1919 Allis-Chalmers 6-12

Rare tractor back on track after decades entwined in a tree

| September/October 2004

Manufacturer: Allis-Chalmers Co., Milwaukee, Wis.
Year: 1919 (years of production: 1919-1926)
Horsepower: 6.27 drawbar, 12.37 belt (Nebraska Test No. 54, 1920)
Number produced: 1,471
Serial number: 10010 (10th unit built)
Engine: LeRoi Model 2-C, four-cylinder, 138-cubic inch displacement
Ignition: Eisemann magneto and spark plug
Cooling: Thermo-siphon
Weight: 2,500 pounds

For more than 20 years, Tommy Watson passed this forlorn tractor on his way to work in rural Texas. A dozer operator, Tommy had worked the land where the tractor sat entwined in a tree.

Ever since he first laid eyes on the machine, Tommy, who hails from Cuero, Texas, knew he wanted it. Tommy knew this wasn't just any old tractor, but a rare, first-year-production 1919 Allis-Chalmers 6-12. Not only was it a first-year offering, it bore serial no. 10010, making it the 10th 6-12 off the Allis-Chalmers assembly line. However, getting permission to hack it out of its growing casket took some time - 20 years of time, in fact. Finally, on Aug. 15, 2001, after years of trying to make a deal on the AC, he heard the words he'd waited 20 years for: 'Come and get the tractor.'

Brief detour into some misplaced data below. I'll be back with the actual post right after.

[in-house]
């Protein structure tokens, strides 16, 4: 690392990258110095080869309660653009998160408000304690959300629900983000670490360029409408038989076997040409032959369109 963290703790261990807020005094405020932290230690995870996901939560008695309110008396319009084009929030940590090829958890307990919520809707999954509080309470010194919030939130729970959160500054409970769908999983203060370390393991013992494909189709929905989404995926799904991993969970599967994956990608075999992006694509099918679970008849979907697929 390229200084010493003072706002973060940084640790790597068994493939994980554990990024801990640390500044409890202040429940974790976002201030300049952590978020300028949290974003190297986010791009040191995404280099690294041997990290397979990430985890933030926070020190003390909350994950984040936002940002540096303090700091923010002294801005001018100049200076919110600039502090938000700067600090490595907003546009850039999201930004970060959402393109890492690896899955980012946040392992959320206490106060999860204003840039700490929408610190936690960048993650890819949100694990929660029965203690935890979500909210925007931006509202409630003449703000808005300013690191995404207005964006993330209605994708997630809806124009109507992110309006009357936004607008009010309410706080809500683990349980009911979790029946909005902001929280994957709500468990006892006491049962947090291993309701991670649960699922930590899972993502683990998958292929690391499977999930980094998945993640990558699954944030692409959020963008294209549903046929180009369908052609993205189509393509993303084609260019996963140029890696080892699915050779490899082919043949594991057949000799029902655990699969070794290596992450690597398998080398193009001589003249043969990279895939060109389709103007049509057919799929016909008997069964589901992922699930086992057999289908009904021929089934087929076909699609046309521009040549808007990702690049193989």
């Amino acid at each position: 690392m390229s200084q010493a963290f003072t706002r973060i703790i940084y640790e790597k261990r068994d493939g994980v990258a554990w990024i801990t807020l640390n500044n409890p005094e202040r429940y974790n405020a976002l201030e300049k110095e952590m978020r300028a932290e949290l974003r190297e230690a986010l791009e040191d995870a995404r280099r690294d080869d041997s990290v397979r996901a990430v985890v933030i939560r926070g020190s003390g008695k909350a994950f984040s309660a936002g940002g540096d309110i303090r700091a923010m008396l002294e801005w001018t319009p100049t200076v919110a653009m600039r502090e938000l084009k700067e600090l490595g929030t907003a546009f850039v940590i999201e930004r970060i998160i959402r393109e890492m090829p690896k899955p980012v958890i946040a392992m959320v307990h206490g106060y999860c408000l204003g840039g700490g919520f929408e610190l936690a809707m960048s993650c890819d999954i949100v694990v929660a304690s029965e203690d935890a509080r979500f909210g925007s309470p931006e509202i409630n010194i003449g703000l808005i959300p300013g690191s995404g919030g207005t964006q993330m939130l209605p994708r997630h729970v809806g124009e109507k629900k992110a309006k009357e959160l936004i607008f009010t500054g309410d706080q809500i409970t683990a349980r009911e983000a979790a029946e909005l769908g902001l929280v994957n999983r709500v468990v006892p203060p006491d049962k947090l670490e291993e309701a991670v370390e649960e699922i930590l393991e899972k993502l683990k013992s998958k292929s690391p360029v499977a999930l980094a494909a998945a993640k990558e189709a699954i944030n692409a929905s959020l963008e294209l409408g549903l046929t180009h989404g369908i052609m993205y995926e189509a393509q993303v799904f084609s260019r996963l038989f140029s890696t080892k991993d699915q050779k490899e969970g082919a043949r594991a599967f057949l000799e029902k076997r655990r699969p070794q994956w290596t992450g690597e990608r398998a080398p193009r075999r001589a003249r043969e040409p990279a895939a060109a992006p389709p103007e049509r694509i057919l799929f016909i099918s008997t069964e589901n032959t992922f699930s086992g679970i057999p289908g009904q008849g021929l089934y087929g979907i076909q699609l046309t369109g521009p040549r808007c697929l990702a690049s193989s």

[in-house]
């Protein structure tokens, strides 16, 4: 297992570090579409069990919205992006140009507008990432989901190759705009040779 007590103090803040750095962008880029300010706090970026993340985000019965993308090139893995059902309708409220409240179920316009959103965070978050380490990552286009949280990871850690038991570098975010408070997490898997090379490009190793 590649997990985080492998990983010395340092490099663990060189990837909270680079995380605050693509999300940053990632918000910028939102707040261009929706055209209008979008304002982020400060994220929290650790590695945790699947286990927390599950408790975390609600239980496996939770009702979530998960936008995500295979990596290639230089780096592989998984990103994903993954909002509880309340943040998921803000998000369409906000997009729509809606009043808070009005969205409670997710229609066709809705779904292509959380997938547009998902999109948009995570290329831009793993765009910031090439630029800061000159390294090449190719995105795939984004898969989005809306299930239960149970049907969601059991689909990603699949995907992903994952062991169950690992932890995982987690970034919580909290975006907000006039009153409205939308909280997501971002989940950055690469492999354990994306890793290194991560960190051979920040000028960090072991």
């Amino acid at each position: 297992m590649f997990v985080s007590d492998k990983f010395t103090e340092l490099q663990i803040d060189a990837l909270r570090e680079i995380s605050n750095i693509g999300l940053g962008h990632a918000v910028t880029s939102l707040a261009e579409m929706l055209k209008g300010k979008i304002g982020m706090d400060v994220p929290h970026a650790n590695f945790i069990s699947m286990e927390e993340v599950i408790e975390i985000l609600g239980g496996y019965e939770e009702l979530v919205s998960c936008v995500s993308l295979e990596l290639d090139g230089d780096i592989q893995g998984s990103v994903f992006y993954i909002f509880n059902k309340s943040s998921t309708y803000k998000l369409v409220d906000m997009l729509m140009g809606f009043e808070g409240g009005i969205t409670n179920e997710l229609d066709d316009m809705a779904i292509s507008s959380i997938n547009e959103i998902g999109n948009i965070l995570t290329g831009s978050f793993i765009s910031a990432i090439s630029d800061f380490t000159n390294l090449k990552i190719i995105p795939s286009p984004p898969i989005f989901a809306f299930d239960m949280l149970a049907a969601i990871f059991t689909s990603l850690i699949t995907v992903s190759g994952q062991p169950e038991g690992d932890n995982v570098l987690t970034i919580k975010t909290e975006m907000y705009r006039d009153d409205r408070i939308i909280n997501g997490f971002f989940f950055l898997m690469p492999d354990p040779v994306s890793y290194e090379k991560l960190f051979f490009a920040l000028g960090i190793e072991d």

That was a lot easier said than done, as the tree the AC was encased in had grown between the tractor's frame and left wheel, firmly locking the tractor in its woody clutches. Of course, that snafu wasn't going to stop Tommy, so with the help of his son Trent, Tommy went to work with a chain saw and together they cut the majority of the tree out of the way. The real work started the next day, when Tommy returned with his son Thomas and they literally chiseled the tree from the tractor. With the AC finally freed from the tree, Tommy loaded it up and took it home in order to chisel out the rest of the remaining wood.

Taking stock
Obviously, this was a machine in need of some major work. To begin with, the one-wheel sulky was missing, so the rear of the frame had been sitting on the ground. The engine had a hole rusted through the cylinder head and was pretty much ruined, and tearing the transmission and differential apart showed the machine had seen some hard use: The forward and reverse gears were worn through at least a third of the way through their face.

Further disassembly showed the probable cause of the worn transmission when we found the two clutch discs were completely worn out. Near as we can tell, the last owners had simply tightened the clutch so it wouldn't slip and then simply banged it into gear whenever they used it. The 6-12 is a simple machine, with only one forward and one reverse gear, so once moving, it doesn't have cause to shift. I suppose this method could have worked for years.

Tommy was able to find a shop that could weld up the gears, and after looking over the engine a bit more he decided it would be best to replace it.